SeanBM 35 | 5,808
14 Feb 2011 #19
people get the NI number automatically when they're 15, or as a migrant just send off for it.

I had to go out in to the sticks and cue, wait, fillout forms and wait to get mine.
In Poland at least it's all in the city.

though the old bags at the tax office don't always know that

I find this a problem here sometimes.
Like Invoices, I can email you an invoice, it doesn't have to be stamped but try tell that to some people...

business. In the UK, you just write out a receipt or invoice and declare any income on your tax return. In PL you need permission to conduct economic activity, a REGON (a pointless thing if ever there was one), prior registration with ZUS, prior submission to the tax office, a bank account number and a registered trading address. Oh, and a rubber stamp, which you can only get made if you produce originals of all the documents.

This is a pain at first but once it's done, it's done, thank goodness.

Took me six months to open a bank account in England, takes me about 20 minutes here in Poland.

Polish bureaucracy has come a long way since I used to cue up for a visa but does need to be cleared up even more.

The one that nibbles my goat is the notaries and their non-commercial status.(has that recently changed? I heard something but...??)
jonni 16 | 2,485
14 Feb 2011 #20
I had to go out in to the sticks and cue, wait, fillout forms and wait to get mine.

Really? Mine just came through the post when I was 15.

Took me six months to open a bank account in England, takes me about 20 minutes here in Poland.

It took me a few minutes last week, at the Halifax, and a few hours in Poland. Why 6 months?
SeanBM 35 | 5,808
14 Feb 2011 #21
Really? Mine just came through the post when I was 15. Mind you, that was 1981.

And try telling anyone in a Bank or office where you have to fill out a form in England that you don't have a post code.

Computer says NO

youtube.com/watch?v=WOdjCb4LwQY

Why 6 months?

Utility bill with my name on a bill so I had to wait...
And I always got the feeling that they looked at me suspiciously as if I was laundering money for the IRA, maybe that was just paranoia? ;)
OP Magdalena 3 | 1,837
14 Feb 2011 #22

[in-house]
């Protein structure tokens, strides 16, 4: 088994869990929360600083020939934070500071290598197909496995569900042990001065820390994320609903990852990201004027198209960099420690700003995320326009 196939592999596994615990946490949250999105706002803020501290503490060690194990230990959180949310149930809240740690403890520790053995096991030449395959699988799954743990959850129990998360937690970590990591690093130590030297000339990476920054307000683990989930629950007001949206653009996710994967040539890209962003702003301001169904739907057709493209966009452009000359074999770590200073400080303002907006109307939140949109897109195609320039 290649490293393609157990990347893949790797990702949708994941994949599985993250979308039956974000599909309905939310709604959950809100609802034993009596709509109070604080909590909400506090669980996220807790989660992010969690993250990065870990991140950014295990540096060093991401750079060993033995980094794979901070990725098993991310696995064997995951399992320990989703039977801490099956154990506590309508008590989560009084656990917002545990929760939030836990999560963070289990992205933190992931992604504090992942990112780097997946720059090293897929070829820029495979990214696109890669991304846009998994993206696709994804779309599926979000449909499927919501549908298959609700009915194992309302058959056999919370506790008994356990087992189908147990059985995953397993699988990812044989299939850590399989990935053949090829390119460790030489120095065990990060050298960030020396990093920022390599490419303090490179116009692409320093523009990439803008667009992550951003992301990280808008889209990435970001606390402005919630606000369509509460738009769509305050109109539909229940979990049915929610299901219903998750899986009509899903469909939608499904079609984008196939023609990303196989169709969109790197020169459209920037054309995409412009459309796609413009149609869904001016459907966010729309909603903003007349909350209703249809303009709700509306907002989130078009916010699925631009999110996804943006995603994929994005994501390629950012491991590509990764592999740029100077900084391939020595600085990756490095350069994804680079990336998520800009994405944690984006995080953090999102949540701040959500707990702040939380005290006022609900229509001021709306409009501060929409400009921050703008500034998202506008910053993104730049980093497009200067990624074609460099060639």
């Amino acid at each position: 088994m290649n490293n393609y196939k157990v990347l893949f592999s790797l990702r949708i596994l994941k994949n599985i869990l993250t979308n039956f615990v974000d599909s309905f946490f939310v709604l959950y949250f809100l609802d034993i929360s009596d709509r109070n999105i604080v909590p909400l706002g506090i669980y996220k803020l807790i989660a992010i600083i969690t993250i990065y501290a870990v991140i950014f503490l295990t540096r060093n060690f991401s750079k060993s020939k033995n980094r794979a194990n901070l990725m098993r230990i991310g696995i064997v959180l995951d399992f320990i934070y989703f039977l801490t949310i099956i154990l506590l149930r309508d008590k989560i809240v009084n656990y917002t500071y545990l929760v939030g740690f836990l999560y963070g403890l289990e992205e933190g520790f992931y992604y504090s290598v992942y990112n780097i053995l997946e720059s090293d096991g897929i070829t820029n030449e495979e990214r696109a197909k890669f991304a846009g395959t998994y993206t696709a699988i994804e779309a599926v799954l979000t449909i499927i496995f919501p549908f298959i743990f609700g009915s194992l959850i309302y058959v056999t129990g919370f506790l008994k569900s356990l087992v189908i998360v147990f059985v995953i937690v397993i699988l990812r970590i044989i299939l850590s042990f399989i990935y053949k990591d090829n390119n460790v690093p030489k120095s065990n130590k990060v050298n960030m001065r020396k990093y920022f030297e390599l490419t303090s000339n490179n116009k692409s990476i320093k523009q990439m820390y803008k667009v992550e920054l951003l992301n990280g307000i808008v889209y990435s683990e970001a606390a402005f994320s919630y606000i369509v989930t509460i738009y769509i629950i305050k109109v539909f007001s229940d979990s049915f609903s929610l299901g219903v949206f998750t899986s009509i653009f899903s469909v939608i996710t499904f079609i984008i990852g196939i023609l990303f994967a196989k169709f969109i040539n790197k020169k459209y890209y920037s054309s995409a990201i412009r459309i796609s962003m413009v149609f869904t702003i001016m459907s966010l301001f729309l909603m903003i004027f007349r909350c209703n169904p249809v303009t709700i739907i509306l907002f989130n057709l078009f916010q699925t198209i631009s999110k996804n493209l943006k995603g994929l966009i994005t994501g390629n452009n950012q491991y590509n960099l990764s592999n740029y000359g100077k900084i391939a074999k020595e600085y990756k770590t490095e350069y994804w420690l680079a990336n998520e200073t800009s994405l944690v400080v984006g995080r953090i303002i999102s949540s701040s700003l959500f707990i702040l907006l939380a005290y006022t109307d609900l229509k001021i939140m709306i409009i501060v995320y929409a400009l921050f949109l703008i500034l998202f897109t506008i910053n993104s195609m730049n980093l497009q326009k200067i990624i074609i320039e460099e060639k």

It seems you also don't like to acknowledge that your 'advice' was bullsh1t. On every point.

Well, what is your advice then? I can just come to the UK and start a business, no NIN, no UTR? How do I pay taxes then? Or don't I? I am rather confused at this point. Why oh why did I register my business then? :-/
jonni 16 | 2,485
14 Feb 2011 #23
And try telling anyone in a Bank, or office where you have to fill out a form in england that you don't have a post code.

Does anyone not have a postcode for a UK address?
SeanBM 35 | 5,808
14 Feb 2011 #24
Not the U.K. but in Ireland, no we don't have them.
And they ask for your Irish address.
jonni 16 | 2,485
14 Feb 2011 #25
Why oh why did I register my business then? :-/

Why indeed. What do you mean by "register my business". Do you mean form a limited company? Or are you just self-employed, which isn't the same as "register my business". You can carry out economic activity in the UK without registering anything beforehand. Unlike in Poland.

Well, what is your advice then? I can just come to the UK and start a business, no NIN, no UTR?

Yes, you can come to the UK and start being self-employed from day one. Providing it isn't in a field (i.e. a doctor) that requires special registration, which in any case isn't a matter of tax/NI. If you're paying yourself, you'll need to apply for an NI number, but unlike in Poland (which is what we're talking about) you don't need to do it prior to starting economic activity. Same with tax.

Utility bill with my name on a bill so I had to wait...

I'd heard about that, but they never asked me. Maybe they thought you look like Carlos the Jackal.
SeanBM 35 | 5,808
14 Feb 2011 #26
How do I pay taxes then?

Actually, the U.K. have a good system for tax.
You pay emergency tax, which is a high bracket tax, so you can start your job right away and then when you sort it out and you're put in to the correct tax bracket, you get the extra tax you paid back.

Gets everything up and running at no extra cost to the Brits.